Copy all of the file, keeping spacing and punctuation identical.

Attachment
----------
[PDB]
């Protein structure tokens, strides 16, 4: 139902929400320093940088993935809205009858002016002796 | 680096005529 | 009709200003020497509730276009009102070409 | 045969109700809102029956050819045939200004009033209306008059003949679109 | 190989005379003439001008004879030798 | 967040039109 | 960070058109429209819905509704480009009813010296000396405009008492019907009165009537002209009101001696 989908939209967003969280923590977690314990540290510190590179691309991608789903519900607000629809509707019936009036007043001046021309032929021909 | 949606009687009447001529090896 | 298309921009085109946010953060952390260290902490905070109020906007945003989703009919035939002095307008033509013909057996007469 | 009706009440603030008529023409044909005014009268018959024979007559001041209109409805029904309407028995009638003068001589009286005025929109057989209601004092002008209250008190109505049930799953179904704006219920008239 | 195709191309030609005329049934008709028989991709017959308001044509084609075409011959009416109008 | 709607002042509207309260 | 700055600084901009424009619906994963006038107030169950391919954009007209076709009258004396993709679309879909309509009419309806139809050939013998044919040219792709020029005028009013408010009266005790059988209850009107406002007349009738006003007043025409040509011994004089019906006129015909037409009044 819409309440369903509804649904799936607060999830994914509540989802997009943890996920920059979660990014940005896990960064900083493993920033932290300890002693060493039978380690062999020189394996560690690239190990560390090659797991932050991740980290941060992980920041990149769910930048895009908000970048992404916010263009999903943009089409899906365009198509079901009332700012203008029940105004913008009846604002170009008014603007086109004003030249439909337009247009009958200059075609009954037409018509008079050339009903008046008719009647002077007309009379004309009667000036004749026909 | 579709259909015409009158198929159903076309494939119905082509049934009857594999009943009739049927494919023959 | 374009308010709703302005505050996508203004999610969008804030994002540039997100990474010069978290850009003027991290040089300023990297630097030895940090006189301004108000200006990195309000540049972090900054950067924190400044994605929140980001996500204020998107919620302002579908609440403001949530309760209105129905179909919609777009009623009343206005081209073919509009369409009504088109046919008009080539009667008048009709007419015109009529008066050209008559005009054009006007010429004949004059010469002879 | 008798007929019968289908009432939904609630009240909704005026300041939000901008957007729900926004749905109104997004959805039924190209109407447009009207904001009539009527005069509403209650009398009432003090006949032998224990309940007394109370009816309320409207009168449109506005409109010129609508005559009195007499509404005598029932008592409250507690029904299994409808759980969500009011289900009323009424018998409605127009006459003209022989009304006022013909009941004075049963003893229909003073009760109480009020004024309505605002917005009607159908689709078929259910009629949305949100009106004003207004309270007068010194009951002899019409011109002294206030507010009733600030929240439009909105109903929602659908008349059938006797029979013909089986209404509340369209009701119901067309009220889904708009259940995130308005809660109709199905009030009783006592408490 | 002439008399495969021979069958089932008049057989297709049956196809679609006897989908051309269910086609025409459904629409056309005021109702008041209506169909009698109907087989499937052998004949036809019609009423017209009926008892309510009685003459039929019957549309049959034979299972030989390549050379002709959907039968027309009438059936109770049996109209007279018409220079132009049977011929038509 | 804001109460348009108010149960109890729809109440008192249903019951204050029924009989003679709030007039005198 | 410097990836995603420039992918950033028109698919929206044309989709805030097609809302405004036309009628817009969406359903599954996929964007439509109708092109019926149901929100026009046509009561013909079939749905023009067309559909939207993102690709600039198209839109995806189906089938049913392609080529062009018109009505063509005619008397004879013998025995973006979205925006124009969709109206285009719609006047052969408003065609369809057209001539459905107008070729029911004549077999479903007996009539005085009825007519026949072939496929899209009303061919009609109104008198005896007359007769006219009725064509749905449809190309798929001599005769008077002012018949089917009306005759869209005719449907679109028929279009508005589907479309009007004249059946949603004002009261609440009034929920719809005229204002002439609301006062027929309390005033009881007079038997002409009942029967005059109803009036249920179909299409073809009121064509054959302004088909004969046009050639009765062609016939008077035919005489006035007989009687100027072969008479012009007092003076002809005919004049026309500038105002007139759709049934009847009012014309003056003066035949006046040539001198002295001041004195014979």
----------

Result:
[PDB]
């Protein structure tokens, strides 16, 4: 139902929400320093940088993935809205009858002016002796 | 680096005529 | 009709200003020497509730276009009102070409 | 045969109700809102029956050819045939200004009033209306008059003949679109 | 190989005379003439001008004879030798 | 967040039109 | 960070058109429209819905509704480009009813010296000396405009008492019907009165009537002209009101001696 989908939209967003969280923590977690314990540290510190590179691309991608789903519900607000629809509707019936009036007043001046021309032929021909 | 949606009687009447001529090896 | 298309921009085109946010953060952390260290902490905070109020906007945003989703009919035939002095307008033509013909057996007469 | 009706009440603030008529023409044909005014009268018959024979007559001041209109409805029904309407028995009638003068001589009286005025929109057989209601004092002008209250008190109505049930799953179904704006219920008239 | 195709191309030609005329049934008709028989991709017959308001044509084609075409011959009416109008 | 709607002042509207309260 | 700055600084901009424009619906994963006038107030169950391919954009007209076709009258004396993709679309879909309509009419309806139809050939013998044919040219792709020029005028009013408010009266005790059988209850009107406002007349009738006003007043025409040509011994004089019906006129015909037409009044 819409309440369903509804649904799936607060999830994914509540989802997009943890996920920059979660990014940005896990960064900083493993920033932290300890002693060493039978380690062999020189394996560690690239190990560390090659797991932050991740980290941060992980920041990149769910930048895009908000970048992404916010263009999903943009089409899906365009198509079901009332700012203008029940105004913008009846604002170009008014603007086109004003030249439909337009247009009958200059075609009954037409018509008079050339009903008046008719009647002077007309009379004309009667000036004749026909 | 579709259909015409009158198929159903076309494939119905082509049934009857594999009943009739049927494919023959 | 374009308010709703302005505050996508203004999610969008804030994002540039997100990474010069978290850009003027991290040089300023990297630097030895940090006189301004108000200006990195309000540049972090900054950067924190400044994605929140980001996500204020998107919620302002579908609440403001949530309760209105129905179909919609777009009623009343206005081209073919509009369409009504088109046919008009080539009667008048009709007419015109009529008066050209008559005009054009006007010429004949004059010469002879 | 008798007929019968289908009432939904609630009240909704005026300041939000901008957007729900926004749905109104997004959805039924190209109407447009009207904001009539009527005069509403209650009398009432003090006949032998224990309940007394109370009816309320409207009168449109506005409109010129609508005559009195007499509404005598029932008592409250507690029904299994409808759980969500009011289900009323009424018998409605127009006459003209022989009304006022013909009941004075049963003893229909003073009760109480009020004024309505605002917005009607159908689709078929259910009629949305949100009106004003207004309270007068010194009951002899019409011109002294206030507010009733600030929240439009909105109903929602659908008349059938006797029979013909089986209404509340369209009701119901067309009220889904708009259940995130308005809660109709199905009030009783006592408490 | 002439008399495969021979069958089932008049057989297709049956196809679609006897989908051309269910086609025409459904629409056309005021109702008041209506169909009698109907087989499937052998004949036809019609009423017209009926008892309510009685003459039929019957549309049959034979299972030989390549050379002709959907039968027309009438059936109770049996109209007279018409220079132009049977011929038509 | 804001109460348009108010149960109890729809109440008192249903019951204050029924009989003679709030007039005198 | 410097990836995603420039992918950033028109698919929206044309989709805030097609809302405004036309009628817009969406359903599954996929964007439509109708092109019926149901929100026009046509009561013909079939749905023009067309559909939207993102690709600039198209839109995806189906089938049913392609080529062009018109009505063509005619008397004879013998025995973006979205925006124009969709109206285009719609006047052969408003065609369809057209001539459905107008070729029911004549077999479903007996009539005085009825007519026949072939496929899209009303061919009609109104008198005896007359007769006219009725064509749905449809190309798929001599005769008077002012018949089917009306005759869209005719449907679109028929279009508005589907479309009007004249059946949603004002009261609440009034929920719809005229204002002439609301006062027929309390005033009881007079038997002409009942029967005059109803009036249920179909299409073809009121064509054959302004088909004969046009050639009765062609016939008077035919005489006035007989009687100027072969008479012009007092003076002809005919004049026309500038105002007139759709049934009847009012014309003056003066035949006046040539001198002295001041004195014979």